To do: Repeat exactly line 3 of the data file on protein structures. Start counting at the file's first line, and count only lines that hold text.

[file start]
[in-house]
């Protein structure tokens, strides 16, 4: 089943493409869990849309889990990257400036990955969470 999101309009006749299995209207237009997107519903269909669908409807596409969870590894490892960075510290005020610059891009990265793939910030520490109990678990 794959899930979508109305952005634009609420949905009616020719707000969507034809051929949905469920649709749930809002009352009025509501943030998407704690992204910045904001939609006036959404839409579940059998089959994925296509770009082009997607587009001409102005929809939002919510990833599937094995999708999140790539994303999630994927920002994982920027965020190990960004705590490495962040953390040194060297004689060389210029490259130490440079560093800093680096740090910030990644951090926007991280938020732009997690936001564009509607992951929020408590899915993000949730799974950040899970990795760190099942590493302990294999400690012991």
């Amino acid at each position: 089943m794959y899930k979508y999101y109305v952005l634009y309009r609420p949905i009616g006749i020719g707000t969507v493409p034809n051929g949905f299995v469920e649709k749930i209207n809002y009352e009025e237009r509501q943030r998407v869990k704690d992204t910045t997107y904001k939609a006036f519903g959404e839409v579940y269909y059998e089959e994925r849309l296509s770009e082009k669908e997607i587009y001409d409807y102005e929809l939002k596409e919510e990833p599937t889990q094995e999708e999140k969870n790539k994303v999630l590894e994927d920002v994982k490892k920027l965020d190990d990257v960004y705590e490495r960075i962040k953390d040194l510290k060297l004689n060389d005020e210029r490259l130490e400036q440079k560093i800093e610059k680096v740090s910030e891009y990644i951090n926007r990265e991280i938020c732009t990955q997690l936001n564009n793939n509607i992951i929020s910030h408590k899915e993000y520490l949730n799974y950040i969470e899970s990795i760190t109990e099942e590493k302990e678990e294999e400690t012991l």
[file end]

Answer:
């Amino acid at each position: 089943m794959y899930k979508y999101y109305v952005l634009y309009r609420p949905i009616g006749i020719g707000t969507v493409p034809n051929g949905f299995v469920e649709k749930i209207n809002y009352e009025e237009r509501q943030r998407v869990k704690d992204t910045t997107y904001k939609a006036f519903g959404e839409v579940y269909y059998e089959e994925r849309l296509s770009e082009k669908e997607i587009y001409d409807y102005e929809l939002k596409e919510e990833p599937t889990q094995e999708e999140k969870n790539k994303v999630l590894e994927d920002v994982k490892k920027l965020d190990d990257v960004y705590e490495r960075i962040k953390d040194l510290k060297l004689n060389d005020e210029r490259l130490e400036q440079k560093i800093e610059k680096v740090s910030e891009y990644i951090n926007r990265e991280i938020c732009t990955q997690l936001n564009n793939n509607i992951i929020s910030h408590k899915e993000y520490l949730n799974y950040i969470e899970s990795i760190t109990e099942e590493k302990e678990e294999e400690t012991l």